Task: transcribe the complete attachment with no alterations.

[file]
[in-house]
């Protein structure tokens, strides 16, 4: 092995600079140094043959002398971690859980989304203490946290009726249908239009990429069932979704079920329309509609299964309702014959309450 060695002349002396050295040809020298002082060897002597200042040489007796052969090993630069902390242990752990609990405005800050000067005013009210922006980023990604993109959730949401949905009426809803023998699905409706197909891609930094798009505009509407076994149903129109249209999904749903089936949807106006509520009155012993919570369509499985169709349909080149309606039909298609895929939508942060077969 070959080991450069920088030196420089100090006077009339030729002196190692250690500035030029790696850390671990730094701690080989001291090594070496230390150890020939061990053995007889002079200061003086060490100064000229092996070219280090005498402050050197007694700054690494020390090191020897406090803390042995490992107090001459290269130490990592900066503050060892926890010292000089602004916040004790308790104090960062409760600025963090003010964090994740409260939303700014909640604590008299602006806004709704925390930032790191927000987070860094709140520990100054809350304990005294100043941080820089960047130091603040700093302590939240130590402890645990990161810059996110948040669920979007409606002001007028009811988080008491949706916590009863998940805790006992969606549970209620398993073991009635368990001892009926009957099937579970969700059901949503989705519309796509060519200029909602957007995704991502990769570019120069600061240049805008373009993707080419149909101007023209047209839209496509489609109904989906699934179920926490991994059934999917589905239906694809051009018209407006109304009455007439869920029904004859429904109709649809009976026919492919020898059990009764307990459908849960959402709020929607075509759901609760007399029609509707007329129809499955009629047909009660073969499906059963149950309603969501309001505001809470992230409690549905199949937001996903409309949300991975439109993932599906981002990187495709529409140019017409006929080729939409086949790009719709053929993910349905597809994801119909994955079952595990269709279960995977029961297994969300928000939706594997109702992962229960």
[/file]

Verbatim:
[in-house]
């Protein structure tokens, strides 16, 4: 092995600079140094043959002398971690859980989304203490946290009726249908239009990429069932979704079920329309509609299964309702014959309450 060695002349002396050295040809020298002082060897002597200042040489007796052969090993630069902390242990752990609990405005800050000067005013009210922006980023990604993109959730949401949905009426809803023998699905409706197909891609930094798009505009509407076994149903129109249209999904749903089936949807106006509520009155012993919570369509499985169709349909080149309606039909298609895929939508942060077969 070959080991450069920088030196420089100090006077009339030729002196190692250690500035030029790696850390671990730094701690080989001291090594070496230390150890020939061990053995007889002079200061003086060490100064000229092996070219280090005498402050050197007694700054690494020390090191020897406090803390042995490992107090001459290269130490990592900066503050060892926890010292000089602004916040004790308790104090960062409760600025963090003010964090994740409260939303700014909640604590008299602006806004709704925390930032790191927000987070860094709140520990100054809350304990005294100043941080820089960047130091603040700093302590939240130590402890645990990161810059996110948040669920979007409606002001007028009811988080008491949706916590009863998940805790006992969606549970209620398993073991009635368990001892009926009957099937579970969700059901949503989705519309796509060519200029909602957007995704991502990769570019120069600061240049805008373009993707080419149909101007023209047209839209496509489609109904989906699934179920926490991994059934999917589905239906694809051009018209407006109304009455007439869920029904004859429904109709649809009976026919492919020898059990009764307990459908849960959402709020929607075509759901609760007399029609509707007329129809499955009629047909009660073969499906059963149950309603969501309001505001809470992230409690549905199949937001996903409309949300991975439109993932599906981002990187495709529409140019017409006929080729939409086949790009719709053929993910349905597809994801119909994955079952595990269709279960995977029961297994969300928000939706594997109702992962229960």